The sights and sounds of spring

    Ah, Bellingham in the spring (brief bouts of snow flurries and hail in early April excepted) … the birds are singing, the grass is growing, (boy is it), March Madness has come and gone, the Mariners are back at it … it’s a great time of year. Everyone seems to have a little extra pep this time of year, don’t they? It’s been a fun month to observe the happenings around town as the city emerges from its deep freeze.
   Some of the recent sights and sounds:

• It was standing room only at Village Books on a chilly Friday night as an overflow crowd gathered to listen to Paul Rusesabagina — the real-life hero of the Rwandan genocide played so incredibly by Don Cheadle in Hotel Rwanda — came to town to talk about his new book.
   I never did see him; it would have been like fighting through the floor at a Beatles show to get to the front row, and the zealous few that had him in their sights weren’t giving up their perches easily, not that I blame them.
   Seen or unseen, Rusesabagina is an amazing man, and it was a treat to have him one room away and listen to him talk of those dark days and the positives he has made of them in his own life.
   Good beer and darts at the Archer Alehouse aftewards capped off that great night.

• The Fifth Annual Wings Over Water Northwest Birding Festival in Blaine, formerly the Washington Brant Festival, was a great family activity despite blustery, cold conditions. Nary a brant (a kind of goose) in sight, but a very, very cool little festival nonetheless!
   We had family in town from Southern California, and their day was made when, as we walked along the bay in Marine Park, a bald eagle swooped over us, barely 20 feet off the ground.

• Easter-egg hunts everywhere! Very few things cuter than kids in their Sunday-go-to-meetin’s hunting for eggs.

Western (Air) musings: Flight cancelled
   One of the things on just about everybody’s lips this month has been the demise of Western Air. Yes, I know that technically, since they decided not to go forward with federal certification, they can’t be called "Western Airways" or "Western Airlines," but we’ve already got an entity here in town referred to as "Western," and last time I checked, it had no problem accepting credit-card payments, so we’ll just compromise and call it Western Air.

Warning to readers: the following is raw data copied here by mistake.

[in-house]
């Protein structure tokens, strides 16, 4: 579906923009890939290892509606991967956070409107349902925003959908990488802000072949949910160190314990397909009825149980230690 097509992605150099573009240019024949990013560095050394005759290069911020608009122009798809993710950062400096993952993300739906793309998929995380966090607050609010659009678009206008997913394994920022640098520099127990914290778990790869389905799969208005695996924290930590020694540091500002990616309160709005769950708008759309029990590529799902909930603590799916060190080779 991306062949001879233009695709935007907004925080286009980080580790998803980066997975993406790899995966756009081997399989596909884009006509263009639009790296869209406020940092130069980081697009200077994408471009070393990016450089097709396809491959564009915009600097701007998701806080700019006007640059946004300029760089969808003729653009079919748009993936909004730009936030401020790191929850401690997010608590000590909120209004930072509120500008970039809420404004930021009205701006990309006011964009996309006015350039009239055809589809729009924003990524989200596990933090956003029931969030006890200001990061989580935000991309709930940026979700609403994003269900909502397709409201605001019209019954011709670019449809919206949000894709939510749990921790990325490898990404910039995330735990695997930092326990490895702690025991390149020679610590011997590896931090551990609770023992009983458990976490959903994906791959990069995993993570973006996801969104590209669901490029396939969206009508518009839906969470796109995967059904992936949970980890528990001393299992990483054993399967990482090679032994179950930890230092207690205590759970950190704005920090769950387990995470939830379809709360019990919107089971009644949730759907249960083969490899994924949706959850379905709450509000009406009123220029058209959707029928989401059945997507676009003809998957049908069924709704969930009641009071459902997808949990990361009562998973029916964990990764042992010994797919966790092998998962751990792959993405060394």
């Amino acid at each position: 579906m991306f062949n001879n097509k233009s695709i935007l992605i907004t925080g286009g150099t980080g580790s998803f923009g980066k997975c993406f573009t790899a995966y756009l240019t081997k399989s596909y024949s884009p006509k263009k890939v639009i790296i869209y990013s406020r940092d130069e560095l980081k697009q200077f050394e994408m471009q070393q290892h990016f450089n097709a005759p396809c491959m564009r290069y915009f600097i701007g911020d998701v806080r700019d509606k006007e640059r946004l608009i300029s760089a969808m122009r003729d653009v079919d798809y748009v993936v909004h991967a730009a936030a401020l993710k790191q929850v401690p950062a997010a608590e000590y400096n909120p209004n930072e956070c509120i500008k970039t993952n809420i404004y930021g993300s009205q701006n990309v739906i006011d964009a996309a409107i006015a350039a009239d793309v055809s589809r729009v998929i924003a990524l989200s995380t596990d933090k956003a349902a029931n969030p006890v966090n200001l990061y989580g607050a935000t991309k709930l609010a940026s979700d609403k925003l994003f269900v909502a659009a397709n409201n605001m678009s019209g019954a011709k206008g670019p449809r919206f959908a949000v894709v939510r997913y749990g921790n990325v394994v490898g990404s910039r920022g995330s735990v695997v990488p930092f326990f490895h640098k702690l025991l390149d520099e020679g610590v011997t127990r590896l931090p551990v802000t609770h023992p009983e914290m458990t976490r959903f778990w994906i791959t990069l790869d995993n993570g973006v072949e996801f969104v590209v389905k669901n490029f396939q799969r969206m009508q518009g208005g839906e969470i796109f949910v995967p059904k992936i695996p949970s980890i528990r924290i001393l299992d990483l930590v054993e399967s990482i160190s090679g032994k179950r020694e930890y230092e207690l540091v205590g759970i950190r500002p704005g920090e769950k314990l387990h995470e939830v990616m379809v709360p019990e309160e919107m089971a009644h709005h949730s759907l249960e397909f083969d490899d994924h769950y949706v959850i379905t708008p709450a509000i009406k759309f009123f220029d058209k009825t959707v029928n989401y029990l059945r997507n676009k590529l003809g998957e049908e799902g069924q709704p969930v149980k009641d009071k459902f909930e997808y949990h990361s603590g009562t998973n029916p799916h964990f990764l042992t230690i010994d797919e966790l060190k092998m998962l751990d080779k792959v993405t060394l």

How could an idea with so much promise go from rah-rah photos of stews getting their wings to the repossession of its temporary trailer in no time flat?
   Barely made deadlines, robbing Peter to pay Paul, borrowing from one kitty to pay off another, sending their credit-card payments through another business — how could so much have been so wrong? How could the company, as a corporate entity, get as far as flying passengers about the country while being so poorly run?
   Yes, the first clue that something was rotten in Denmark for the general public was when the planes started making "unannounced visits to the beautiful SeaTac metroplex" to refuel there, when there was a perfectly good fueler here in town — a fueler which, as it of course turns out, wouldn’t pump another milliliter for Western Air until they paid their bills. Which they couldn”t because of their credit-card-processing snafu.
   With Western Air now out of the airport, the Port of Bellingham is actively pursuing other major-league airlines and is proceeding apace with its development plans for the airport, including a satellite parking area in the former Air National Guard site that will be served by shuttle bus.
   The saddest thing about the Western Air fiasco is that a great number of local folks invested heavily in the startup. And while the company valiantly claims to be reorganizing, and will "fly again," (from where?), one just has to shake their head at the initial promise of the airline’s concept and its lightning-fast descent.
   The proverbial heads have rolled atop the organization, but it will take more than that to ever get the troubled company off the tarmac.

Web site wonderments
   Our graphic design and online guru Sean Echelbarger’s redesign of the paper’s online front page has been completed; easy buttons now allow quick navigation between the current issue, the archive, and BBJ Online, our news-tip-of-the-day service.
   In addition, new areas have been added to allow you to fill out Book of Lists forms.
   Check it out at, and tell us what you think!

John Thompson is publisher and editor of The Bellingham Business Journal. He can be reached by calling 647-8805, or via e-mail at


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